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NATO Takes Security Helm

Transfer of command in Afghanistan puts the Western alliance in charge of troops nationwide at a time of escalating violence.

October 06, 2006|Paul Watson | Times Staff Writer

KABUL, Afghanistan — The North Atlantic Treaty Organization on Thursday took command of U.S. troops fighting insurgents in eastern Afghanistan, putting the Western alliance in charge of security across the country amid an increase in fighting.

British army Lt. Gen. David Richards, NATO's commander in Afghanistan, called the transition historic for both the alliance and Afghanistan and said the transfer of U.S. forces to his command would not mean a reduction in capability.

"By bringing all of these forces under unified command, we enhance the effectiveness of the operation, as we have far greater flexibility in the use of our assets," Richards said at a ceremony attended by Afghan President Hamid Karzai. "Throughout Afghanistan we will continue to confront insurgents when and where necessary.

"But the overarching purpose of our security operations is to enable improvements in government capacity and to accelerate reconstruction and development, for real benefit to the lives of all Afghans."

NATO has about 31,000 troops from 37 countries under its command in Afghanistan. About 10,000 of those are U.S. forces in eastern provinces bordering Pakistan.

Cross-border attacks are on the rise there despite Pakistani President Pervez Musharraf's repeated commitments to rein in militants.

About 8,000 U.S. troops will remain under direct American command to serve as a counter-terrorism force and to support reconstruction projects, as well as to help train and equip the Afghan army and police.

"As a NATO member, the United States will remain the largest contributor of troops and capability," said Army Lt. Gen. Karl Eikenberry, commander of American troops in Afghanistan. "We will maintain our strong national capability in support of our counter-terrorism mission to strike Al Qaeda and its associated movements wherever and whenever they are found."

NATO originally agreed to deploy troops in Afghanistan as peacekeepers in support of aid projects, but the alliance is now waging its first ground war in its 57-year history. And as the violence escalates, NATO commanders are struggling to persuade the 26 member nations to fulfill a request for an additional 2,500 troops.

NATO commanders also have complained that some member governments place restrictions on what their troops can do in Afghanistan, making it more difficult to launch coordinated combat operations.

Richards took command of forces in southern Afghanistan on July 31. Since then, at least 16 foreign soldiers have died in hostile fire, including seven Americans.

U.S. troops have suffered the highest number of combat deaths among foreign forces this year, with at least 50 killed in hostile fire. Canadian forces have had 27 combat deaths, the second-highest number among the foreign contingents.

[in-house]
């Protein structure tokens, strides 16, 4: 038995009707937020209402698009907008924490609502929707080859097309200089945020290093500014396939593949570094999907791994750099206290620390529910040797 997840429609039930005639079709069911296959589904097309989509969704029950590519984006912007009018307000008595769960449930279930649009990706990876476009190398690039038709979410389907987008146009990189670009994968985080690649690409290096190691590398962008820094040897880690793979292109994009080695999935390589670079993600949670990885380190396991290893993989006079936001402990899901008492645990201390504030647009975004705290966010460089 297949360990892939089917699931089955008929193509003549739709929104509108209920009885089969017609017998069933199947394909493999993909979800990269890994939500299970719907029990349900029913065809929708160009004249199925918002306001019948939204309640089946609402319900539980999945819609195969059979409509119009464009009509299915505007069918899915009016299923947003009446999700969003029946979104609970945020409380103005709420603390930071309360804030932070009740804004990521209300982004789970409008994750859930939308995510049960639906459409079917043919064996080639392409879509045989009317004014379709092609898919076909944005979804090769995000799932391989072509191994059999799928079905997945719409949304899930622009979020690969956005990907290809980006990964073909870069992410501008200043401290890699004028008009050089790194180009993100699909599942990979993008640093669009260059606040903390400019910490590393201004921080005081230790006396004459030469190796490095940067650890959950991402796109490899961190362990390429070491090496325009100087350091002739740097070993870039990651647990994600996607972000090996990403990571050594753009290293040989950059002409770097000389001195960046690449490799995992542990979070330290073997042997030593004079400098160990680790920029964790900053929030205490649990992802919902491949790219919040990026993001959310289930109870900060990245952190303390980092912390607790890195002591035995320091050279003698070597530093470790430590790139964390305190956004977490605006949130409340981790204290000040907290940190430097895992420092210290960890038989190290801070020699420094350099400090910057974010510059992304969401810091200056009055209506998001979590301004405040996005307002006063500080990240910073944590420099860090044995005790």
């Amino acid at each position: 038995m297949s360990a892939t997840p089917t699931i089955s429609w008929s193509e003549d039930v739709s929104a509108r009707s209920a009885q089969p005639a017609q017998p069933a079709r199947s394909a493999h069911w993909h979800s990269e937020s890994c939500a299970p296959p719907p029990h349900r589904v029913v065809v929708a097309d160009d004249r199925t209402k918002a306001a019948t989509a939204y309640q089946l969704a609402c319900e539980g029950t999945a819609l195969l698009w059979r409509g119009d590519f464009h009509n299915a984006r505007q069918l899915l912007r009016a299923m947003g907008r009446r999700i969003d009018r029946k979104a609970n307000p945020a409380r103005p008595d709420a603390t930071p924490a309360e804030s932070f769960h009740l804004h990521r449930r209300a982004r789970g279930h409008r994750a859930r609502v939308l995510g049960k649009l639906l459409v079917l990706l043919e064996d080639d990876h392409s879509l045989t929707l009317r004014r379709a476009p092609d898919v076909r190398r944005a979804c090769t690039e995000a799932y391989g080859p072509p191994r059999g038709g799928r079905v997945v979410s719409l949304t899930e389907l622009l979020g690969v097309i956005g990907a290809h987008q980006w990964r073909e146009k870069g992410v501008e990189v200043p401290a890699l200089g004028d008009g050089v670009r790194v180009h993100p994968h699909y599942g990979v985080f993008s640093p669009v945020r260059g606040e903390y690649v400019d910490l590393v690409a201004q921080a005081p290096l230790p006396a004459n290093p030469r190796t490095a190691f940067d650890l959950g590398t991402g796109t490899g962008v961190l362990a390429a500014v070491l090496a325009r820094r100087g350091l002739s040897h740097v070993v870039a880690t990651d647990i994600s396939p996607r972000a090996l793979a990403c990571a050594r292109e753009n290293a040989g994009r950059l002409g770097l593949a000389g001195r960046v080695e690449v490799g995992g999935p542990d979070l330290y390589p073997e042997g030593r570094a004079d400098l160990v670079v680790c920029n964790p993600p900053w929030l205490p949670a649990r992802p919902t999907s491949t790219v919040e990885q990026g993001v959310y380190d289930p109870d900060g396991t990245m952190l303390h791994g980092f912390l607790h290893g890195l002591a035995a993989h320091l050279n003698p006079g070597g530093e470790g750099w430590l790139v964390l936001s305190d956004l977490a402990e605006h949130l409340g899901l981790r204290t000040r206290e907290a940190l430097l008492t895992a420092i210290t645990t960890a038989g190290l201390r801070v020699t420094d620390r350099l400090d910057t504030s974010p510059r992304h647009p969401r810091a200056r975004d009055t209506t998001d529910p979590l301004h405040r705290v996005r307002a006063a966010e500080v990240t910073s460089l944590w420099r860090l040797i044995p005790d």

Together, Americans and Canadians account for almost three-quarters of the foreign forces' deaths from hostile fire this year.

The insurgents' heavy toll on Canadian troops is putting political heat on Canada's Conservative Party government. In a recent poll, 59% of respondents agreed with the statement that Canadian soldiers were "dying for a cause we cannot win." In an earlier poll, more than half of Canadian respondents said they thought their country was more likely to be attacked by terrorists because its forces were in Afghanistan.

NATO's supreme allied commander, U.S. Marine Gen. James L. Jones, said he was confident the alliance could handle any military challenge. But he added that he thought the strife in "Afghanistan will not be resolved by military means."

Defeating the insurgency depends more on "how well the reconstruction mission, the international aid mission, is focused," he was quoted Wednesday as saying at the Council on Foreign Relations in Washington. "And on that score I think there is a requirement to do more, to bring more focus, more clarity, more purpose and more results in a shorter period of time."

U.S. and NATO commanders say they have killed hundreds of insurgents in recent weeks. But Afghan police, soldiers and civilians have borne the brunt of the war, which is causing increasing dismay among Afghans almost five years after the Taliban regime was ousted.

More than 800 members of the Afghan security forces have died in those years, compared with 337 foreign members of the U.S.-led coalition, Eikenberry said Thursday.

Once-rare suicide bombings are now relatively common, even in the capital, Kabul. A suicide attacker killed at least 12 people outside the Interior Ministry on Saturday. Two days later, a man threw himself in front of a NATO convoy in the capital while detonating hand grenades strapped to his body, wounding three soldiers and three civilians.

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